Luke is a smart philosophy major who attended both a Jesuit high school and university. Good with people. Attends 10 p.m. Mass on Sundays. When I tell him he should really think about being a Jesuit, he is moved. “Honored” he says, stumbling as he strives to formulate a response. “Wow, Father. It’s really awesome that you’d even think of saying that to me. I’m really kind of amazed. There’s just one thing....” I’m thinking, celibacy? Poverty—an even bigger issue for young adults raised in a materialistic culture? Obedience? Luke goes on: “I don’t believe in God.”
Another young man, Matthew: a superlative Jesuit Volunteer, an Irishman filled not only with charm and blarney, but also with the virtues of hard work and persistence. He has put in a long year in an inner-city Catholic grade school; and the kids, teachers and staff all swear he can walk on water. He once stopped a food fight among the fourth graders by singing a song that made the kids laugh so hard they forgot why they were launching ketchup-dripping Tater Tots at one another. I ask him if he or any of his friends from the Jesuit college he attended had ever thought of being a Jesuit. “No,” Matt replies matter-of-factly, as if the answer is self-evident. I follow up, “Why wouldn’t a young man consider being a Jesuit today?” Matt: “I guess that as a priest you really can’t make your mark.”
To say we could use a few more priests, brothers and sisters is not meant to disparage lay people’s generosity and expertise in service of the Gospel. Thousands of young men and women are preparing for lay ministry in the church, and they may well be the model for future ministry. But vocations to the priesthood and religious life play a crucial symbolic and cultural role in the life of the people of God. In 1965 there were 299,349 priests, seminarians and religious for 46 million Catholics in the United States. In 2006, for 69 million Catholics, there were 120,938, and the vast majority of the priests and sisters were well into their 60s and 70s.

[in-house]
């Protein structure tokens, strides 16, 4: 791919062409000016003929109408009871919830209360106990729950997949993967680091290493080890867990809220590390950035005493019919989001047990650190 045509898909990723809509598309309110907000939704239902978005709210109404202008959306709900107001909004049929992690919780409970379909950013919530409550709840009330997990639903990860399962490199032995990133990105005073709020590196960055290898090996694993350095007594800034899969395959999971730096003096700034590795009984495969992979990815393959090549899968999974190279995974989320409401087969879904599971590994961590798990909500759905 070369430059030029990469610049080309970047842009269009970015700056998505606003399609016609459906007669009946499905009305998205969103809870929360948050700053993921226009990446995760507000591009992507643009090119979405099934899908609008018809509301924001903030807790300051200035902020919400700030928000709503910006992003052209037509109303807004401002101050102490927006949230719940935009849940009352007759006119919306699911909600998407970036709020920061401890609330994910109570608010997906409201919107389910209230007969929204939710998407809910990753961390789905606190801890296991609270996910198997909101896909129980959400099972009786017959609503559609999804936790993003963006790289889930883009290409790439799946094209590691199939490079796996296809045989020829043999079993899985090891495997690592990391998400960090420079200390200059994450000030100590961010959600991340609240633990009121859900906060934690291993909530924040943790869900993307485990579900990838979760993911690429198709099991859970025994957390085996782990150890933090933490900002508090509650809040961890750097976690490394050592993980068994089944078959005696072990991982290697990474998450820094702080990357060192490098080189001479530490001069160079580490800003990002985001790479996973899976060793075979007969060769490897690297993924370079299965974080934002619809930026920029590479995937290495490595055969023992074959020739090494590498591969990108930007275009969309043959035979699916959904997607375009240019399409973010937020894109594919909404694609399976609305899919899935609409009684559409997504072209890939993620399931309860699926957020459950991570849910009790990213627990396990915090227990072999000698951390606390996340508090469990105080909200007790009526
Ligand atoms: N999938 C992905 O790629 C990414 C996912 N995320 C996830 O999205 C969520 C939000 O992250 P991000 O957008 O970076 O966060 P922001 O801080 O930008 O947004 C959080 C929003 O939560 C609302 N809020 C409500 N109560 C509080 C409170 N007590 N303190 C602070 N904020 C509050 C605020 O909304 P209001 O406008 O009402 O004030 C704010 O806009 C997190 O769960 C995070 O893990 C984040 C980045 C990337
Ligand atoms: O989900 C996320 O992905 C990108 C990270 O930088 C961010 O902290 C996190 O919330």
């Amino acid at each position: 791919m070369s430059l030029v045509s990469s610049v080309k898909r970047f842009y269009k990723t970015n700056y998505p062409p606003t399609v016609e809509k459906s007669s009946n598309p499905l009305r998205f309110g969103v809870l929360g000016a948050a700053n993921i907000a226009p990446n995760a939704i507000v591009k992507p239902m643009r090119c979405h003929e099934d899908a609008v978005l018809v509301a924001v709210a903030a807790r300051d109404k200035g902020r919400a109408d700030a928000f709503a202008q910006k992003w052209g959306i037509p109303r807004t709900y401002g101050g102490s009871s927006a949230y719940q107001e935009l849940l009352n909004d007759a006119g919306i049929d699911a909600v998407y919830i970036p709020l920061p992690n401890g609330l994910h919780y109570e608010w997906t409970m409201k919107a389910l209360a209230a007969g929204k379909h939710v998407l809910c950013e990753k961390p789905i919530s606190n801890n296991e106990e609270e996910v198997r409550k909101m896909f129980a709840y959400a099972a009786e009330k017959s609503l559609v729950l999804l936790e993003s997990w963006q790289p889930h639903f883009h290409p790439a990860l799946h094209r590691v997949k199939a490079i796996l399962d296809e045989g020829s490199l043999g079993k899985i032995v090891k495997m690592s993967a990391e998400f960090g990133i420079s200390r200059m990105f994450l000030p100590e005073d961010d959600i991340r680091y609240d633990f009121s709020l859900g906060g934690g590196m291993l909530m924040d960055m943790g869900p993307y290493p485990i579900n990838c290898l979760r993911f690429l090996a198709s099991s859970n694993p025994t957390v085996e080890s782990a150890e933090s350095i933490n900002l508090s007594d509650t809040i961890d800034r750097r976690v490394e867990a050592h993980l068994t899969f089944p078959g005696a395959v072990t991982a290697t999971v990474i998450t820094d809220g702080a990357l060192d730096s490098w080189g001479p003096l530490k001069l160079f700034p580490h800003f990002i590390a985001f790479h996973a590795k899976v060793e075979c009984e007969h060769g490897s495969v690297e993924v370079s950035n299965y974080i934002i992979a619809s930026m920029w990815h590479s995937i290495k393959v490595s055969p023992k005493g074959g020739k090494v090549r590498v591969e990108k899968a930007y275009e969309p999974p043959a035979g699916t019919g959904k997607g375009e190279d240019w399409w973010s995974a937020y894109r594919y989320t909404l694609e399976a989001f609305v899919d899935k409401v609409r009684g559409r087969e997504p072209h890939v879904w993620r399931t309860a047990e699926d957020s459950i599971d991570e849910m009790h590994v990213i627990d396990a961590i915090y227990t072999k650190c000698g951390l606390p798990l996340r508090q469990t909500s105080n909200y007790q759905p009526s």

What can we do to foster in the imaginations of young adults the possibility that they could be priests or religious?
1. Engage young adults in the fascinating pursuit of God. We might assume that young adult Catholics know who St. Francis and St. Ignatius were. We do so at our peril. Few have ever heard of Catholic social teaching, let alone the Catholic intellectual or spiritual traditions. Contemporary young adults often know more about other faiths than they do about their “own” religious tradition.
And young adults, like many older Catholics, have difficulty grappling with the intellectual demands of our faith tradition. I tell undergrads that chemistry is easy compared with the intricacies of theological and biblical studies. Learning that Jesus may actually have been born in Nazareth, not Bethlehem, or that other ancient figures were “born of virgins” rocks the thinking of those who cannot understand the differences between the communicative truth of metaphor and literal truth. To suggest that the good Samaritan may have been a figure only of Jesus’ imagination confuses those who cannot think on the complex levels necessary to understand the ramifications of parables.